15 March marks World Sleep Day and highlights the burden of sleep problems on individuals and society, through better prevention and management of sleep disorders.
There is an array of reasons why you might not be able to get in a full eight hours of sleep.
Sleep deprivation can threaten your health and quality of life.
Azania Mosaka sat down with Chief Behaviour Igniter and co-founder at FAB Quotient Joni Peddie.
She explains that sleep is the 'Swiss army knife of health' and that it is more important than what you eat and how you exercise.
Less than a minimum of seven hours a night will affect the hormonal levels in your body, she says.
We have this dreadful hormone called Ghrelin that is produced if we seep less than seven hours and that makes you crave sugar and carbs - food that is not good for your brain or energy levels. Sleep affects what you eat.— Joni Peddie, Chief Behaviour Igniter and co-founder - FAB Quotient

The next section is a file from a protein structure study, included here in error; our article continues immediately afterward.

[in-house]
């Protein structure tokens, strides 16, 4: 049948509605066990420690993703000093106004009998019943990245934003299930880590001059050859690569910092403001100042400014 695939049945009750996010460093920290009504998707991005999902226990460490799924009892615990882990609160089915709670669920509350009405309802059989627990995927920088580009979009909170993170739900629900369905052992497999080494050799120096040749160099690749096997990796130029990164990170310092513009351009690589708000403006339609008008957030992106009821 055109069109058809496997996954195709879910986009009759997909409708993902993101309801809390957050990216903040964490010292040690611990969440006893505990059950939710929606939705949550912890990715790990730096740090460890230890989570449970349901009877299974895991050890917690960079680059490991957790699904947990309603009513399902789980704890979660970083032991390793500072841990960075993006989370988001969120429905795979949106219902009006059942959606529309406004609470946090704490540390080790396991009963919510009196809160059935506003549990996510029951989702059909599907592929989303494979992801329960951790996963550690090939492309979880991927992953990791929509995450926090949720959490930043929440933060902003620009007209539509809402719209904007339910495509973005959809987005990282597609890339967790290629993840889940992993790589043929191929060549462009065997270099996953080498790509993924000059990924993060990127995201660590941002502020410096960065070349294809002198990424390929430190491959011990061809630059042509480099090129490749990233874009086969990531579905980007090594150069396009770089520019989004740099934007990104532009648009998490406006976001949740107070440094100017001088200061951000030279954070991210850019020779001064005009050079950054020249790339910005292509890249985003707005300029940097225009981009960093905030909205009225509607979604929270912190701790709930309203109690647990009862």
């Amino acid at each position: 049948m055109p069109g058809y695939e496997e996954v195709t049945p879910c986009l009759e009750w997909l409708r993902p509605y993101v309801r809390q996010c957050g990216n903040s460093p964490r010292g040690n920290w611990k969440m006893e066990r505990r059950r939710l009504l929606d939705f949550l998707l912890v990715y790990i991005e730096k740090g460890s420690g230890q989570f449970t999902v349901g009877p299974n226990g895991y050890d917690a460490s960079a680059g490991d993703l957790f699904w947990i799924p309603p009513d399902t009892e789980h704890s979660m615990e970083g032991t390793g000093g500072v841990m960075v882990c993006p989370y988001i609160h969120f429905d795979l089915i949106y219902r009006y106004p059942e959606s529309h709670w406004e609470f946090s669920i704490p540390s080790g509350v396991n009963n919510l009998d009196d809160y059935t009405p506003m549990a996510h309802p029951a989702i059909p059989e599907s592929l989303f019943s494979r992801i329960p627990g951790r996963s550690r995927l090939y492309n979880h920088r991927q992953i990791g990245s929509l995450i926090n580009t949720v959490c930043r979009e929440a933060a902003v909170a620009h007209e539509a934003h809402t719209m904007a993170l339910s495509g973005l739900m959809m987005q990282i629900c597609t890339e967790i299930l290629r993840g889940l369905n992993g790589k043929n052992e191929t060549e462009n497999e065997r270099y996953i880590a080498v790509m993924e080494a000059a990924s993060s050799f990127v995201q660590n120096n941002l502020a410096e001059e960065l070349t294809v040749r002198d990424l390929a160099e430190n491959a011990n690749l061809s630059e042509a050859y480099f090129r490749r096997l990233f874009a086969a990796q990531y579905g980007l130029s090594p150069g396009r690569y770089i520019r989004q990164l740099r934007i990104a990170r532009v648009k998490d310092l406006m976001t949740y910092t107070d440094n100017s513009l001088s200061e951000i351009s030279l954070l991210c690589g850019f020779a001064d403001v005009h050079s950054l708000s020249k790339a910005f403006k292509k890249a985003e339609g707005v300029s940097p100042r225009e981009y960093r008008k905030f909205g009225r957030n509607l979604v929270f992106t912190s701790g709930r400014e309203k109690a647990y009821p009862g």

Too little sleep also compromises your leptin production, another necessary hormone.
That is the hormone that says, wow, I just had this beautiful lunch and one plate is enough. It affects exercise, if you are sleep deprived you are not going to go for a walk in the morning. It also affects how you behave. More sleep means more compassion and more ability to deal with challenges.— Joni Peddie, Chief Behaviour Igniter and co-founder - FAB Quotient
She says the elements of good quality sleep are quantity, quality and uninterrupted sleep - and you need about 8 hours.
Switching off all gadgets like your cellphone and laptop, one hour before you go to sleep, will improve your sleep quality.
You want uninterrupted sleep from seven to eight hours, and if you do get up, do not switch on your lights (or cellphone).— Joni Peddie, Chief Behaviour Igniter and co-founder - FAB Quotient
Try limit the caffeine and alcohol as well.
We should all stop drinking coffee at 2 o'clock in the afternoon. Have a look at your eating regime, especially after 2 in the afternoon and make sure you get the uninterrupted sleep.— Joni Peddie, Chief Behaviour Igniter and co-founder - FAB Quotient
Click on the link below to hear the full conversation...